16. Clark AM, Hartling L, Vandermeer B, McAlister FA. Meta-analysis: secondary prevention programs for patients with coronary artery disease. Ann Intern Med. 2005;143(9):659-672
  17. Perk J, De Backer G, Gohlke H, Graham I, Reiner Z, Verschuren M, et al. European Guidelines on cardiovascular disease prevention in clinical practice (version 2012). Eur Heart J. 2012;33(13):1635–701
  18. Centers for Disease Control and Prevention (CDC). Receipt of outpatient cardiac rehabilitation among heart attack survivors–United States, 2005. MMWR Morb Mortal Wkly Rep. 2008;57(4):89-94
  19. Suaya JA, Shepard DS, Normand SL, Ades PA, Prottas J, Stason WB. Use of cardiac rehabilitation by Medicare beneficiaries after myocardial infarction or coronary bypass surgery. Circulation. 2007;116(15):1653-1662
  20. Balady GJ, Ades PA, Bittner VA, Franklin BA, Gordon NF, Thomas RJ, et al. Referral, enrollment, and delivery of cardiac rehabilitation/ secondary prevention programs at clinical centers and beyond: A presidential advisory from the american heart association. Circulation. 2011;124(25):2951-2960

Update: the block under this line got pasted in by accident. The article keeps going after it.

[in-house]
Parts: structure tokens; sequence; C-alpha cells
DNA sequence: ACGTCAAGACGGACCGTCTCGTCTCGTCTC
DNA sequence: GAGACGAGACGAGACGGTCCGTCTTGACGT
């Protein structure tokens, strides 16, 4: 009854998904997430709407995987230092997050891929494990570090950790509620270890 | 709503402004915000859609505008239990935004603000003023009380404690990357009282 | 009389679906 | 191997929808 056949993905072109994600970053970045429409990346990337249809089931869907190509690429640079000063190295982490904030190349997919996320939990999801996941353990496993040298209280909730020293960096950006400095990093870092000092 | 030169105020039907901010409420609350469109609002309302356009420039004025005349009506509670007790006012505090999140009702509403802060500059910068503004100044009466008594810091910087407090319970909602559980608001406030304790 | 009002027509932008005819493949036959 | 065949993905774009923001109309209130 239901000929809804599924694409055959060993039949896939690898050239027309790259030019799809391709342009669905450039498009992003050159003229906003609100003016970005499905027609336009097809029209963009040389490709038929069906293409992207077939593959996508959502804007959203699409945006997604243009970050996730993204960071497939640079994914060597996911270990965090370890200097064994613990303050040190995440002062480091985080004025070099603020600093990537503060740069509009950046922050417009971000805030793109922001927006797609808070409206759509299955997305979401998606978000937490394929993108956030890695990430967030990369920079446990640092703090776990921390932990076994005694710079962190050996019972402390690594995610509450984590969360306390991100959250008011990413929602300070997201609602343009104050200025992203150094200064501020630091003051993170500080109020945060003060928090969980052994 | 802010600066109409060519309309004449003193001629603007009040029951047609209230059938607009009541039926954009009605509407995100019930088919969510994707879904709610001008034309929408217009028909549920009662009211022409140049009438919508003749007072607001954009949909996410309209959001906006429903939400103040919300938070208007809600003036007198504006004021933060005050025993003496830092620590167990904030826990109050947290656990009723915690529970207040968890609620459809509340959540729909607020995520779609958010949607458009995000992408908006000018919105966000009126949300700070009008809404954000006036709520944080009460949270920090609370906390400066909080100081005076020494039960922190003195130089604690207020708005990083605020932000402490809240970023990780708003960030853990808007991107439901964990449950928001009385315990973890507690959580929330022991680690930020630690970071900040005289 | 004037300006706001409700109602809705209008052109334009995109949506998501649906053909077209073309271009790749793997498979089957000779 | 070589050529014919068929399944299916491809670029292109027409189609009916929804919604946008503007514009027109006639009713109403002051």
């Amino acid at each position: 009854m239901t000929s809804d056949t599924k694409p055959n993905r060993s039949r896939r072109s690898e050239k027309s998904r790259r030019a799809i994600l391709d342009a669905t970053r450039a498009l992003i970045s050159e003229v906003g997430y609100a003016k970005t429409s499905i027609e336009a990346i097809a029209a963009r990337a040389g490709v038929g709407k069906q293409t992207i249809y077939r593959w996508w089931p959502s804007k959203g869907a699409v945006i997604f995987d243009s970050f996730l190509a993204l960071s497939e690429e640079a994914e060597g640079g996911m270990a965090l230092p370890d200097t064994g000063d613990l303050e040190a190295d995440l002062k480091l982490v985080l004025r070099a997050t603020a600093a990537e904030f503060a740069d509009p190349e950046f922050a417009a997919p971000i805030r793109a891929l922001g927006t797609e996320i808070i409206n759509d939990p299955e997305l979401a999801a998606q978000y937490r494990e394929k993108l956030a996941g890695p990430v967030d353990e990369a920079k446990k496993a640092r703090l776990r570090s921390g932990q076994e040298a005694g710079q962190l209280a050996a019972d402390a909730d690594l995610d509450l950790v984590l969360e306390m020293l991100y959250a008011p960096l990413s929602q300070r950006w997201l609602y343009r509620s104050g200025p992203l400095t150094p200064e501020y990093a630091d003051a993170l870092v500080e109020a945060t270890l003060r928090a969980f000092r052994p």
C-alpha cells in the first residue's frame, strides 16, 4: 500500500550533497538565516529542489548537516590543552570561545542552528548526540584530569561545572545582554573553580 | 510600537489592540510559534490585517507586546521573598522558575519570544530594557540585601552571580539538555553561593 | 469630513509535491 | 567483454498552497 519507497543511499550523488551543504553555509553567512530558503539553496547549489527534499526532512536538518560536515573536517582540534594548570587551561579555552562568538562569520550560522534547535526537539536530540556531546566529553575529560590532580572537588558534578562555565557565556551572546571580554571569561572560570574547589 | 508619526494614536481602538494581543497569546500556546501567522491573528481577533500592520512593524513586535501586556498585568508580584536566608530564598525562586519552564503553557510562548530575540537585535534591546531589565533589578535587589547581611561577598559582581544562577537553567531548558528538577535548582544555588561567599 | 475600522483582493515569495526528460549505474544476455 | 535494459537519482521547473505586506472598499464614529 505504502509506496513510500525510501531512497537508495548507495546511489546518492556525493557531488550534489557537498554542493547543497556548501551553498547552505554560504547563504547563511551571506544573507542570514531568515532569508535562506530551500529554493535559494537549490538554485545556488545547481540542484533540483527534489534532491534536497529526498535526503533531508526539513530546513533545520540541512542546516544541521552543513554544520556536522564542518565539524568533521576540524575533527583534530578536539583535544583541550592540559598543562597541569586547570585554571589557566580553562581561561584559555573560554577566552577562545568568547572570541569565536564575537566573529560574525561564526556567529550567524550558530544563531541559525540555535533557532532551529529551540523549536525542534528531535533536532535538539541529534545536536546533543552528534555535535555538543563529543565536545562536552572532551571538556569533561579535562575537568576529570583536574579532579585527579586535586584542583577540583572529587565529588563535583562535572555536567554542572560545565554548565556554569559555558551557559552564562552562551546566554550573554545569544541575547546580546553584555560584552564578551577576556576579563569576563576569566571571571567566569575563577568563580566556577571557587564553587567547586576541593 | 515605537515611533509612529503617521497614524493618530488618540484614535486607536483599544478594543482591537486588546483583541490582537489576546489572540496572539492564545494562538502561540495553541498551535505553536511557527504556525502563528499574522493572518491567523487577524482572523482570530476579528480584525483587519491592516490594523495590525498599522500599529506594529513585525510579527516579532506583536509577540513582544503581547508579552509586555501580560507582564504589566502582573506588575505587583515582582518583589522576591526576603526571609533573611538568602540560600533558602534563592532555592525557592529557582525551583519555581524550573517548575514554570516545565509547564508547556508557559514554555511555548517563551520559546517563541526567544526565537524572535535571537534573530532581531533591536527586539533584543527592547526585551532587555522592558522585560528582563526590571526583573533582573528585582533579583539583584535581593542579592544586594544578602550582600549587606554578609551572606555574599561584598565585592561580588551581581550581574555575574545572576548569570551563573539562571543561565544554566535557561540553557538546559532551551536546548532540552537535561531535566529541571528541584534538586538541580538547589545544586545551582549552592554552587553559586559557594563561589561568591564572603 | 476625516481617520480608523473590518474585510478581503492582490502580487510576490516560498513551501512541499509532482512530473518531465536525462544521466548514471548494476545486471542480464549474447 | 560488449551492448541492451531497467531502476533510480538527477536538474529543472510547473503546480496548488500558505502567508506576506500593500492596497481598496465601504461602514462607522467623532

21. Daly J, Sindone AP, Thompson DR, Hancock K, Chang E, Davidson P. Barriers to participation in and adherence to cardiac rehabilitation programs: a critical literature review. Prog Cardiovasc Nurs. 2002;17(1):8-17
  22. Scott IA, Lindsay KA, Harden HE. Utilisation of outpatient cardiac rehabilitation in Queensland. Med J Aust. 2003;179(7):341-345
  23. Martin BJ, Hauer T, Arena R, Austford LD, Galbraith PD, Lewin AM, et al. Cardiac rehabilitation attendance and outcomes in coronary artery disease patients. Circulation. 2012;126(6):677-687
  24. Jackson L, Leclerc J, Erskine Y, Linden W. Getting the most out of cardiac rehabilitation: a review of referral and adherence predictors. Heart. 2005;91(1):10-4
  25. Suaya JA, Stason WB, Ades PA, Normand SL, Shepard DS. Cardiac Rehabilitation and Survival in Older Coronary Patients. J Am Coll Cardiol. 2009;54(1):25-33
  26. Allen JK, Scott LB, Stewart KJ, Young DR. Disparities in women’s referral to and enrollment in outpatient cardiac rehabilitation. J Gen Intern Med. 2004;19(7):747-753